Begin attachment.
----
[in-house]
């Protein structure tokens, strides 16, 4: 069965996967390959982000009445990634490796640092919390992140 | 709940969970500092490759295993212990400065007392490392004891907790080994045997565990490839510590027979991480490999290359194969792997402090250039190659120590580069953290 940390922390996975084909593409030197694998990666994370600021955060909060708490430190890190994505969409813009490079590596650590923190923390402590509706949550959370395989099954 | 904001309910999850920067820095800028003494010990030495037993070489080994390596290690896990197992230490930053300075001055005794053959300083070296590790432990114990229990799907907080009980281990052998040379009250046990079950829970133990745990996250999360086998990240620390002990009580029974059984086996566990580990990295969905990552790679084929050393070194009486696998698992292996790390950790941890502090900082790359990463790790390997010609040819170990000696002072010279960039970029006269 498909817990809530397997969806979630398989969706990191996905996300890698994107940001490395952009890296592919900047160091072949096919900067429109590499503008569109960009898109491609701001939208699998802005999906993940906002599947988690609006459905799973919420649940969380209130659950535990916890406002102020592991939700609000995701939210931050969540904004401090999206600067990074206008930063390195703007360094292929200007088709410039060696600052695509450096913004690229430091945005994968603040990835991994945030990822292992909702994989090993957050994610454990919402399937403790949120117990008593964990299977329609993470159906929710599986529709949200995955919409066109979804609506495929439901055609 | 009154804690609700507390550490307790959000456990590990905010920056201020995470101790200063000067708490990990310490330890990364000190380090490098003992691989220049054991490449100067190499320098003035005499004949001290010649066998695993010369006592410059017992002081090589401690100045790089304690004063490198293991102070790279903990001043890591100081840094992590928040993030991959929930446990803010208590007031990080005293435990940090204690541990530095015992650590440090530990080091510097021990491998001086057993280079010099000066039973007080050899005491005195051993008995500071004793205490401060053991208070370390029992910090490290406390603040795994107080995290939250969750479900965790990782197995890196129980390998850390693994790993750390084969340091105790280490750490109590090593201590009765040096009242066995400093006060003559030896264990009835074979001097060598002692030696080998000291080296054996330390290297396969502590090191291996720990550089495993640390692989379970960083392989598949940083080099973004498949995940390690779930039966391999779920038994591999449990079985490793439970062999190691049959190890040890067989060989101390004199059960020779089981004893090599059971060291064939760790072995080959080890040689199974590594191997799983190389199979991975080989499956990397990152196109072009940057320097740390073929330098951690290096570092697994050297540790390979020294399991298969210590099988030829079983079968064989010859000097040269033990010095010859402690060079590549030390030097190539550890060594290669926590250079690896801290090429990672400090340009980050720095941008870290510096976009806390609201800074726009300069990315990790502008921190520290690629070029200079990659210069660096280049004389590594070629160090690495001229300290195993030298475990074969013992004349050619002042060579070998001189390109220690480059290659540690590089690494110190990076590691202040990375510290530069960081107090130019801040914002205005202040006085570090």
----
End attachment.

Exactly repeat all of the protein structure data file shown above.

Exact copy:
[in-house]
């Protein structure tokens, strides 16, 4: 069965996967390959982000009445990634490796640092919390992140 | 709940969970500092490759295993212990400065007392490392004891907790080994045997565990490839510590027979991480490999290359194969792997402090250039190659120590580069953290 940390922390996975084909593409030197694998990666994370600021955060909060708490430190890190994505969409813009490079590596650590923190923390402590509706949550959370395989099954 | 904001309910999850920067820095800028003494010990030495037993070489080994390596290690896990197992230490930053300075001055005794053959300083070296590790432990114990229990799907907080009980281990052998040379009250046990079950829970133990745990996250999360086998990240620390002990009580029974059984086996566990580990990295969905990552790679084929050393070194009486696998698992292996790390950790941890502090900082790359990463790790390997010609040819170990000696002072010279960039970029006269 498909817990809530397997969806979630398989969706990191996905996300890698994107940001490395952009890296592919900047160091072949096919900067429109590499503008569109960009898109491609701001939208699998802005999906993940906002599947988690609006459905799973919420649940969380209130659950535990916890406002102020592991939700609000995701939210931050969540904004401090999206600067990074206008930063390195703007360094292929200007088709410039060696600052695509450096913004690229430091945005994968603040990835991994945030990822292992909702994989090993957050994610454990919402399937403790949120117990008593964990299977329609993470159906929710599986529709949200995955919409066109979804609506495929439901055609 | 009154804690609700507390550490307790959000456990590990905010920056201020995470101790200063000067708490990990310490330890990364000190380090490098003992691989220049054991490449100067190499320098003035005499004949001290010649066998695993010369006592410059017992002081090589401690100045790089304690004063490198293991102070790279903990001043890591100081840094992590928040993030991959929930446990803010208590007031990080005293435990940090204690541990530095015992650590440090530990080091510097021990491998001086057993280079010099000066039973007080050899005491005195051993008995500071004793205490401060053991208070370390029992910090490290406390603040795994107080995290939250969750479900965790990782197995890196129980390998850390693994790993750390084969340091105790280490750490109590090593201590009765040096009242066995400093006060003559030896264990009835074979001097060598002692030696080998000291080296054996330390290297396969502590090191291996720990550089495993640390692989379970960083392989598949940083080099973004498949995940390690779930039966391999779920038994591999449990079985490793439970062999190691049959190890040890067989060989101390004199059960020779089981004893090599059971060291064939760790072995080959080890040689199974590594191997799983190389199979991975080989499956990397990152196109072009940057320097740390073929330098951690290096570092697994050297540790390979020294399991298969210590099988030829079983079968064989010859000097040269033990010095010859402690060079590549030390030097190539550890060594290669926590250079690896801290090429990672400090340009980050720095941008870290510096976009806390609201800074726009300069990315990790502008921190520290690629070029200079990659210069660096280049004389590594070629160090690495001229300290195993030298475990074969013992004349050619002042060579070998001189390109220690480059290659540690590089690494110190990076590691202040990375510290530069960081107090130019801040914002205005202040006085570090």